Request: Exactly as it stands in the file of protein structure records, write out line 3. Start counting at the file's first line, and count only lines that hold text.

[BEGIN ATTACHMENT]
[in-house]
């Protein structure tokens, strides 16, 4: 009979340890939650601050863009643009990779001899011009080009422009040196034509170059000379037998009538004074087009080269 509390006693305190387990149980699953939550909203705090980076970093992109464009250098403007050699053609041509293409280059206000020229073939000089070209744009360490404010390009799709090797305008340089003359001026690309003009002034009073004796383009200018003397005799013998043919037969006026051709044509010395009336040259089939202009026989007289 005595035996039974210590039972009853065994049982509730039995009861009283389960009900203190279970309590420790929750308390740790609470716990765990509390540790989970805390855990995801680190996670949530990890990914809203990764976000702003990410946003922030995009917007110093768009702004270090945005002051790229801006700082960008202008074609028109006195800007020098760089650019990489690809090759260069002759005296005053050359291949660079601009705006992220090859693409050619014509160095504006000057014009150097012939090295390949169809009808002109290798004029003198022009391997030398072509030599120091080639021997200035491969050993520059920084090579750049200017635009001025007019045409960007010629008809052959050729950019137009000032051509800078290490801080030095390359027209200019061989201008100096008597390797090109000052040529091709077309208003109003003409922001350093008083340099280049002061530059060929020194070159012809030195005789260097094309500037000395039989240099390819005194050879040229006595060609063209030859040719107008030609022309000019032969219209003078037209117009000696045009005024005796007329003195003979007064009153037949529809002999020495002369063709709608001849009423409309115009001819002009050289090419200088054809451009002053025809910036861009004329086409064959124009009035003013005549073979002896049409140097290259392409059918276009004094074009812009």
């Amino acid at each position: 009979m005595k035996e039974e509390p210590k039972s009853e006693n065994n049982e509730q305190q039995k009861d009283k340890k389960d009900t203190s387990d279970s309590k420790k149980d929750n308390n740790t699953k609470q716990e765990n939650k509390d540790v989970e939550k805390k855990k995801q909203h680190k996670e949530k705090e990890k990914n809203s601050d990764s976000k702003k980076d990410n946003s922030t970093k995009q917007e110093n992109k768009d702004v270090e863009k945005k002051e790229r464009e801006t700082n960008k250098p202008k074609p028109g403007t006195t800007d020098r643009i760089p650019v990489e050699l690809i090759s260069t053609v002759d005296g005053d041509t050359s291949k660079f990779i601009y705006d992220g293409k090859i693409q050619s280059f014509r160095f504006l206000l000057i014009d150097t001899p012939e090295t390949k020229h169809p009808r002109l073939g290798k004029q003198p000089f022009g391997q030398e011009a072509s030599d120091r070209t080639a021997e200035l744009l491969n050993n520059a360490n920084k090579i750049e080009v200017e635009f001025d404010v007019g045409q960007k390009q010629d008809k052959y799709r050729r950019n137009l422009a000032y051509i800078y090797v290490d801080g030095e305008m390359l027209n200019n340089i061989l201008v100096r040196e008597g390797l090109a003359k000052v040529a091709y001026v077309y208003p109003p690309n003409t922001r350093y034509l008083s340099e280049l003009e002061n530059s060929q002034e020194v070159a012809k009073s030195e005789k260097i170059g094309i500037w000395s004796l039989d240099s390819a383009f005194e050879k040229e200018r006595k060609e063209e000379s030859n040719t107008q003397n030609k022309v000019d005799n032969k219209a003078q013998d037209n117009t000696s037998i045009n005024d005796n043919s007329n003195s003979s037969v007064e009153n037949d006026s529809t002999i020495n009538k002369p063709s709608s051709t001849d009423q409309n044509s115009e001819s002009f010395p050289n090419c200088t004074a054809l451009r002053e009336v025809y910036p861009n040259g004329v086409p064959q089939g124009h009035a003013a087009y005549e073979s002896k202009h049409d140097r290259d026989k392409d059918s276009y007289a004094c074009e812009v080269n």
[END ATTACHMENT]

């Amino acid at each position: 009979m005595k035996e039974e509390p210590k039972s009853e006693n065994n049982e509730q305190q039995k009861d009283k340890k389960d009900t203190s387990d279970s309590k420790k149980d929750n308390n740790t699953k609470q716990e765990n939650k509390d540790v989970e939550k805390k855990k995801q909203h680190k996670e949530k705090e990890k990914n809203s601050d990764s976000k702003k980076d990410n946003s922030t970093k995009q917007e110093n992109k768009d702004v270090e863009k945005k002051e790229r464009e801006t700082n960008k250098p202008k074609p028109g403007t006195t800007d020098r643009i760089p650019v990489e050699l690809i090759s260069t053609v002759d005296g005053d041509t050359s291949k660079f990779i601009y705006d992220g293409k090859i693409q050619s280059f014509r160095f504006l206000l000057i014009d150097t001899p012939e090295t390949k020229h169809p009808r002109l073939g290798k004029q003198p000089f022009g391997q030398e011009a072509s030599d120091r070209t080639a021997e200035l744009l491969n050993n520059a360490n920084k090579i750049e080009v200017e635009f001025d404010v007019g045409q960007k390009q010629d008809k052959y799709r050729r950019n137009l422009a000032y051509i800078y090797v290490d801080g030095e305008m390359l027209n200019n340089i061989l201008v100096r040196e008597g390797l090109a003359k000052v040529a091709y001026v077309y208003p109003p690309n003409t922001r350093y034509l008083s340099e280049l003009e002061n530059s060929q002034e020194v070159a012809k009073s030195e005789k260097i170059g094309i500037w000395s004796l039989d240099s390819a383009f005194e050879k040229e200018r006595k060609e063209e000379s030859n040719t107008q003397n030609k022309v000019d005799n032969k219209a003078q013998d037209n117009t000696s037998i045009n005024d005796n043919s007329n003195s003979s037969v007064e009153n037949d006026s529809t002999i020495n009538k002369p063709s709608s051709t001849d009423q409309n044509s115009e001819s002009f010395p050289n090419c200088t004074a054809l451009r002053e009336v025809y910036p861009n040259g004329v086409p064959q089939g124009h009035a003013a087009y005549e073979s002896k202009h049409d140097r290259d026989k392409d059918s276009y007289a004094c074009e812009v080269n």